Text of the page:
Managing Thrips in Your Grow Room - A-Grade Hydroponics

Managing Thrips in Your Grow Room

Thrips, also known as thunderbugs and harvestbugs, can be an indoor gardener's worst nightmare.

These tiny insects feed on plant sap, stunting growth and causing unsightly distortions and scarring on leaves, branches, and blooms. Additionally, thrips can transmit viruses and bacterial diseases, compounding the damage to your plants.

I unfortunately discovered a serious infestation in one of my larger grow rooms and was devastated to see these creepy crawlies ravaging my beautiful Lemon Aji chilli plants. 😭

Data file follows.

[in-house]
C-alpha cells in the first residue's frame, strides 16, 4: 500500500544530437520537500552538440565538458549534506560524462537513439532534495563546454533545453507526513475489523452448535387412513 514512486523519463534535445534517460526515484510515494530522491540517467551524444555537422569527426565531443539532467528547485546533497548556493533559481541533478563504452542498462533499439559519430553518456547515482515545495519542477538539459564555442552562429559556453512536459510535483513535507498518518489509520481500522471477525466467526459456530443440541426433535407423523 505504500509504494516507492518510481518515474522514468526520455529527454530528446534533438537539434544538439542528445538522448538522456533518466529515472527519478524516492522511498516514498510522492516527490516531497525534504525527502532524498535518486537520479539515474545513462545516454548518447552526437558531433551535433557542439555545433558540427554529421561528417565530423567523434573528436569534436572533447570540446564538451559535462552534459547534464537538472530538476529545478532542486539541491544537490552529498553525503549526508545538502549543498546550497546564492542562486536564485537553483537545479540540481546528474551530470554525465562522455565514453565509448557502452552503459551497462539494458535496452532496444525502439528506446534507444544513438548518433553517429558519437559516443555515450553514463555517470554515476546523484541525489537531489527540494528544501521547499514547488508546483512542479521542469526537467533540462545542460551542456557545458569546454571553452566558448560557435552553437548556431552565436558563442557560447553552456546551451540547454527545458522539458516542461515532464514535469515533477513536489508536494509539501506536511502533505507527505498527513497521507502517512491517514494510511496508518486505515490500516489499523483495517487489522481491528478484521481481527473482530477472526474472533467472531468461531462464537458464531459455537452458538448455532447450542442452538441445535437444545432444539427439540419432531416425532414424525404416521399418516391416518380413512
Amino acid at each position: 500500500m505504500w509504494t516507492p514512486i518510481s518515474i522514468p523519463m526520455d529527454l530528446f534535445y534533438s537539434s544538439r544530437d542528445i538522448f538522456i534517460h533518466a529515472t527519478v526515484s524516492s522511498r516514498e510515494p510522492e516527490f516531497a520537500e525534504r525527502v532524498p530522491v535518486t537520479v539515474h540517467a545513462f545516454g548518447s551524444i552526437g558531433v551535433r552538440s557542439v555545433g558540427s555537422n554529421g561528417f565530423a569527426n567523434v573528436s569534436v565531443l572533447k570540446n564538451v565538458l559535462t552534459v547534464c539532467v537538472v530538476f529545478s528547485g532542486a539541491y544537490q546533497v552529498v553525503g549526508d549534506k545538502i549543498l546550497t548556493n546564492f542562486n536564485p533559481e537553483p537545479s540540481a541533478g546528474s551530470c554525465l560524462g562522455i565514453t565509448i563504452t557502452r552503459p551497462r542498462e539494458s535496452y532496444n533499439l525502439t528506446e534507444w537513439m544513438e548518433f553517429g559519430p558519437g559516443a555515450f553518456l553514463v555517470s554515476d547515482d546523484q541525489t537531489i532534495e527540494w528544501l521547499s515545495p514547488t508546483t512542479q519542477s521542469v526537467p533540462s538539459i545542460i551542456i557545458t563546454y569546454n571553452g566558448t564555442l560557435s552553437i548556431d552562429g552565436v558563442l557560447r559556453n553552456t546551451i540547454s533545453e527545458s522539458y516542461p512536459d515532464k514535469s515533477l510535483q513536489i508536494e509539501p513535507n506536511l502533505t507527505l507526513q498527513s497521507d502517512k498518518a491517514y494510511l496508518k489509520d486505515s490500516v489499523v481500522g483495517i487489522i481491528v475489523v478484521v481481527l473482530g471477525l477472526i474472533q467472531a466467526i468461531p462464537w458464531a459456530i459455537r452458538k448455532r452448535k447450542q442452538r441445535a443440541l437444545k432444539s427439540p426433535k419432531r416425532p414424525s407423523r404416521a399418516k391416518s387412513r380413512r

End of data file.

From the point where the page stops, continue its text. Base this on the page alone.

Hence, this blog. Death to all thrips!

What are Thrips?

Thrips are sap-sucking winged insects. They are extremely small and thin, and rarely measure more than 5mm in length. 

There are over 5,000 species of thrips, but only 100 to 200 of these are harmful to the plants we care about. These thrips target a wide range of plants, including flowers, vegetables, fruit trees, shrubs, woody plants, and herbaceous plants.

Thrips are not strong fliers, often relying on the wind to move their tiny narrow bodies around. 

What do Thrips look like?

Thrips are tiny, about 1-2mm long, making them difficult to spot until significant damage has occurred. They are small, typically brown, translucent white, black and typically live in clusters, which can lead to severe crop infestations.

I see them when I start staring at the centre of leaves. They usually lie in the perfect leaf margins and move as soon as I start looking (maybe they can feel my angry breath!).